We hope you enjoy this abbreviated version of the
Serving Frankenmuth Since 1906
Vol. 113 No. 36 - In our 113th year!
Wednesday, March 13, 2019
TWIN STICKS: A pair of cranes from McNally-Nimergood and Muehlfeld Builders worked in tandem Monday afternoon to remove large branches from a willow tree located near the Holzbrucke. Some 75 trees must be removed ahead of this summer's Cass River levee improvement project. (News photo)
Approximately 75 trees are being cut down ahead of levee improvement project
It did not take long for Frankenmuth City Manager Bridget Smith to get accosted about the plan to remove trees along the dike or levee wall that borders the Cass River and shields downtown from flooding potential.
A passionate city resident met Smith and her husband outside the Frankenmuth High School gymnasium following last Friday’s district girls’ basketball game. She calmly explained what would happen to the city if the dike failed and pointed to an article printed in last week’s issue of the News.
Frankenmuth has been a Tree City USA designee for years and residents get up in arms when seemingly healthy and useful trees are thoroughly trimmed or taken down.
Improvements to the levee system have been in the works since 2008, when the city was notified by the Federal Emergency Management Agency (FEMA) that the levee no longer meets required standards to protect it.
“I am a little embarrassed to admit that even though I’ve lived in Frankenmuth since age 15, I never contemplated the reason there was a large berm and wall between the river and the city. It wasn’t until I began my job here as city manager (about three years ago) that I understood that this is part of the city’s flood protection system – or levee,” Smith stated.
Last week, Smith learned the work needed to begin now, as Frankenmuth is part of a potential habitat for the Eastern Indiana Bat and the Northern Long-Eared Bat, both federally-protected species. Under protected species regulations, the city cannot disturb the natural habitat between April 1 and October 30. The bats like those trees which were planted along the dike decades ago.
With prime construction time in the spring through early fall, the trees had to come out prior to April 1.
Led by the Frankenmuth City Department of Public Works (DPW), Scott’s Tree Service and Muehlfeld Builders, the city began the project of cutting trees for the levee project at Eddie Zehnder Park on Wednesday, March 6. They continued south along Gunzenhausen Street (starting as the Fishermen’s Parking Lot) at Rosstal Street and completed this work up to the Main Street Bridge by Friday, March 8. They also removed smaller pine trees along the levee that borders the river from William and Annette Rummel’s home south behind the Frankenmuth Chamber of Commerce and Bavarian Inn Restaurant.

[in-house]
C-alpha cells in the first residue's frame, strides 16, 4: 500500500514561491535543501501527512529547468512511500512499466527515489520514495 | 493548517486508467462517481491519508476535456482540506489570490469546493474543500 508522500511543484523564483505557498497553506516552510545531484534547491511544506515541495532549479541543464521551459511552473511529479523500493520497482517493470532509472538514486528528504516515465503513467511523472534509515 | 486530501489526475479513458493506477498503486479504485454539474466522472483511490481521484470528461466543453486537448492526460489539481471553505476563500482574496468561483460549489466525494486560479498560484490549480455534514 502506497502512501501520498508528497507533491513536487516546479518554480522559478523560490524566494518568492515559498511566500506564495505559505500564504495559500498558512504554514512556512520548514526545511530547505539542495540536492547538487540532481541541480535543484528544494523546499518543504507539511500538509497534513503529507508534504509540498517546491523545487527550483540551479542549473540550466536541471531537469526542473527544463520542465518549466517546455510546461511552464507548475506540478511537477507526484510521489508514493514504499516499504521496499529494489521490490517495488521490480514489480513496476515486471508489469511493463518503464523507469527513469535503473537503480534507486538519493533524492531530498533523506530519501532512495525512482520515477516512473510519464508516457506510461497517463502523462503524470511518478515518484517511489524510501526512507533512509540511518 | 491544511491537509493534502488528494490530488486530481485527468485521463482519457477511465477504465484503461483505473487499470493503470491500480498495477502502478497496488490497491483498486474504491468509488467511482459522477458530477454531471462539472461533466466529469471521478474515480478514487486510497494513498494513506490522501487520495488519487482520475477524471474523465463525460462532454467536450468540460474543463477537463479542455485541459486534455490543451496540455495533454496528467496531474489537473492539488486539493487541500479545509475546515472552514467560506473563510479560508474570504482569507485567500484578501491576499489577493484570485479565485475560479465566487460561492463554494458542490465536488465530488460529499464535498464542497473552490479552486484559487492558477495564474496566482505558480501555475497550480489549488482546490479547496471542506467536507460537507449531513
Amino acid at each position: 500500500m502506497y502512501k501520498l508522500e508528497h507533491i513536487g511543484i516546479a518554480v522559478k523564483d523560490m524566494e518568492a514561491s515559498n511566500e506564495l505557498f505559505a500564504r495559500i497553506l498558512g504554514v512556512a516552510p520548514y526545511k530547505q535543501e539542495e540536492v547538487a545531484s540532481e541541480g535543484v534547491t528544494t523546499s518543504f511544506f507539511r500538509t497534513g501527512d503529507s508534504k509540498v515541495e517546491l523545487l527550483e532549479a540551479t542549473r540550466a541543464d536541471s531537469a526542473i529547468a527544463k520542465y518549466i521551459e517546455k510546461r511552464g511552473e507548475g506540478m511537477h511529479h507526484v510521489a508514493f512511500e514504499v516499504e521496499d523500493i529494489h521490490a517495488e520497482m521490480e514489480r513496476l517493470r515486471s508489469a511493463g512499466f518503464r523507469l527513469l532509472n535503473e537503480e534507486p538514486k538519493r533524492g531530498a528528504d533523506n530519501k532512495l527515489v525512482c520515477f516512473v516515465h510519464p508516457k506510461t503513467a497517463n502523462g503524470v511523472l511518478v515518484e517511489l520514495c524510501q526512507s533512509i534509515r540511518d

"It's a Tree City, this was a difficult pill to swallow but without the tree removal, we really would not be able to ensure that the levee could withstand a catastrophic event,” Smith pointed out.
A levee failure could flood downtown at depth between 7-11 feet, taking the downtown back to the pre-1950s when spring flooding was an annual occurrence.
Monday morning, March 11, the two tree services were attacking trees, including the willow trees, near the Holzbruecke.
“This will take 4-5 days. We will be barricading an area of Bavarian Inn’s parking lot to set up operations including large cranes, bucket trucks, chipper trucks and a chipper, log removing equipment and more,” Smith said.” Moving north, the cranes will move to the drive between the north and south Inn parking lots today (Wednesday) and Thursday.”
In all, about 75 trees will be removed. But why are stumps, 3-4 feet tall, still left behind? Smith has the answer.
"Ater the cutting of these trees, tree stumps will remain for removal by a selected contractor during construction of the levee improvements, sometime this summer. Trees need to be removed from the levee (berm) because their root ball is a risk to the stability of the soils,” Smith said. They cannot be ground down or only partially removed because decay from the stumps and roots could cause a levee breach.
Continuing, Smith posed this scenario:
“Imagine if in a natural disaster, high winds accompanying high-water levels were to pull one of the levee trees out by the roots. The opening has a potential for seepage and resultant breach of the berm. This is why the trees need to come out.”
After years of study, the city is ready to partner with the Downtown Development Authority (DDA) and local property owners to construct a new and improved levee.
“We anticipate bidding the project this spring. This will be the single largest, most disruptive construction project the city has ever seen. It will be horrible. It will be noisy. It will be messy,” Smith said.
Construction is planned for the summer months.
“The project is really just beginning. We will have much more information to share as our construction plans move forward.